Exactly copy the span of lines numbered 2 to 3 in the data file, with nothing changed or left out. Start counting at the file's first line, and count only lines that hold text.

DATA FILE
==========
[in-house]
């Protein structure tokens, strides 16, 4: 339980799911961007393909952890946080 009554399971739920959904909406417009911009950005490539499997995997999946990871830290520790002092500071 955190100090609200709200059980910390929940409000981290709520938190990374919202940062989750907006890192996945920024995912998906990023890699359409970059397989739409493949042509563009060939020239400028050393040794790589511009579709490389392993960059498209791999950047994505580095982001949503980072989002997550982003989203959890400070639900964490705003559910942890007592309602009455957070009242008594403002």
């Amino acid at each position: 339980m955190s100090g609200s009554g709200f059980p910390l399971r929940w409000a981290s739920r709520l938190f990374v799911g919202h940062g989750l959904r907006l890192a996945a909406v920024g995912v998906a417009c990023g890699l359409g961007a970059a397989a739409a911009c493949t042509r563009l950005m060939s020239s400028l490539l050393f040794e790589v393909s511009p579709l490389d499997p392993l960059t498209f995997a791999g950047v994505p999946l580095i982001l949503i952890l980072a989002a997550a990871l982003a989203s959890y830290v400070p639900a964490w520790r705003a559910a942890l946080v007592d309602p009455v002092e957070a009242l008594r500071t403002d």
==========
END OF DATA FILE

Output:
């Protein structure tokens, strides 16, 4: 339980799911961007393909952890946080 009554399971739920959904909406417009911009950005490539499997995997999946990871830290520790002092500071 955190100090609200709200059980910390929940409000981290709520938190990374919202940062989750907006890192996945920024995912998906990023890699359409970059397989739409493949042509563009060939020239400028050393040794790589511009579709490389392993960059498209791999950047994505580095982001949503980072989002997550982003989203959890400070639900964490705003559910942890007592309602009455957070009242008594403002």
């Amino acid at each position: 339980m955190s100090g609200s009554g709200f059980p910390l399971r929940w409000a981290s739920r709520l938190f990374v799911g919202h940062g989750l959904r907006l890192a996945a909406v920024g995912v998906a417009c990023g890699l359409g961007a970059a397989a739409a911009c493949t042509r563009l950005m060939s020239s400028l490539l050393f040794e790589v393909s511009p579709l490389d499997p392993l960059t498209f995997a791999g950047v994505p999946l580095i982001l949503i952890l980072a989002a997550a990871l982003a989203s959890y830290v400070p639900a964490w520790r705003a559910a942890l946080v007592d309602p009455v002092e957070a009242l008594r500071t403002d």